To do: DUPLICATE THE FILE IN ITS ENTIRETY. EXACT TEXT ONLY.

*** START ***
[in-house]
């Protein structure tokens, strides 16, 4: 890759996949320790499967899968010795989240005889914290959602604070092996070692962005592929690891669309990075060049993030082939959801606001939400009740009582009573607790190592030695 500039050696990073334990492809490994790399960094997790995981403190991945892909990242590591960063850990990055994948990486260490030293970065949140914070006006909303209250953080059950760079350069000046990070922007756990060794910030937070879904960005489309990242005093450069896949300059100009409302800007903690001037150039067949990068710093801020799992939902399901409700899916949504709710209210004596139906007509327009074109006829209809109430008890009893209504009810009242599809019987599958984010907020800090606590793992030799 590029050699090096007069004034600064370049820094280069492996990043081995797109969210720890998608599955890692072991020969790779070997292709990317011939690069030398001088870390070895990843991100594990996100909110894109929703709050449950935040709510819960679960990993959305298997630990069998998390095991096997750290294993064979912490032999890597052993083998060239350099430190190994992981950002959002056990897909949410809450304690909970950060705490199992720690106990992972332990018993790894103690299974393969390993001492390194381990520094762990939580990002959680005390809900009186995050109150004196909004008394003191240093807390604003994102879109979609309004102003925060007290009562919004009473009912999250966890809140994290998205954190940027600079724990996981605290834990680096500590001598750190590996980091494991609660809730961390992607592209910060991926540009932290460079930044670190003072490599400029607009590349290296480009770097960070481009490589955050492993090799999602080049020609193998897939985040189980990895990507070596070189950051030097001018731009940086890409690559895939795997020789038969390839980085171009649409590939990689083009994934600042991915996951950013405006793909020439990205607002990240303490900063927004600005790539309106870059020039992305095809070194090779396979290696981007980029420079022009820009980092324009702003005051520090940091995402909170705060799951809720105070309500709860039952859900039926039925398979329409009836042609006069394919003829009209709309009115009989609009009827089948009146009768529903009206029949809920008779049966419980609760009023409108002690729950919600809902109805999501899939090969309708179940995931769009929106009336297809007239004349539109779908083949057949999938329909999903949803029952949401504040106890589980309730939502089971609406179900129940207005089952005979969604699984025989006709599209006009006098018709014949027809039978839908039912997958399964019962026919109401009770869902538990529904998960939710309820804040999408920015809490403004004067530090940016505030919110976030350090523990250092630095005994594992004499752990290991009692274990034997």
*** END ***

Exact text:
[in-house]
């Protein structure tokens, strides 16, 4: 890759996949320790499967899968010795989240005889914290959602604070092996070692962005592929690891669309990075060049993030082939959801606001939400009740009582009573607790190592030695 500039050696990073334990492809490994790399960094997790995981403190991945892909990242590591960063850990990055994948990486260490030293970065949140914070006006909303209250953080059950760079350069000046990070922007756990060794910030937070879904960005489309990242005093450069896949300059100009409302800007903690001037150039067949990068710093801020799992939902399901409700899916949504709710209210004596139906007509327009074109006829209809109430008890009893209504009810009242599809019987599958984010907020800090606590793992030799 590029050699090096007069004034600064370049820094280069492996990043081995797109969210720890998608599955890692072991020969790779070997292709990317011939690069030398001088870390070895990843991100594990996100909110894109929703709050449950935040709510819960679960990993959305298997630990069998998390095991096997750290294993064979912490032999890597052993083998060239350099430190190994992981950002959002056990897909949410809450304690909970950060705490199992720690106990992972332990018993790894103690299974393969390993001492390194381990520094762990939580990002959680005390809900009186995050109150004196909004008394003191240093807390604003994102879109979609309004102003925060007290009562919004009473009912999250966890809140994290998205954190940027600079724990996981605290834990680096500590001598750190590996980091494991609660809730961390992607592209910060991926540009932290460079930044670190003072490599400029607009590349290296480009770097960070481009490589955050492993090799999602080049020609193998897939985040189980990895990507070596070189950051030097001018731009940086890409690559895939795997020789038969390839980085171009649409590939990689083009994934600042991915996951950013405006793909020439990205607002990240303490900063927004600005790539309106870059020039992305095809070194090779396979290696981007980029420079022009820009980092324009702003005051520090940091995402909170705060799951809720105070309500709860039952859900039926039925398979329409009836042609006069394919003829009209709309009115009989609009009827089948009146009768529903009206029949809920008779049966419980609760009023409108002690729950919600809902109805999501899939090969309708179940995931769009929106009336297809007239004349539109779908083949057949999938329909999903949803029952949401504040106890589980309730939502089971609406179900129940207005089952005979969604699984025989006709599209006009006098018709014949027809039978839908039912997958399964019962026919109401009770869902538990529904998960939710309820804040999408920015809490403004004067530090940016505030919110976030350090523990250092630095005994594992004499752990290991009692274990034997």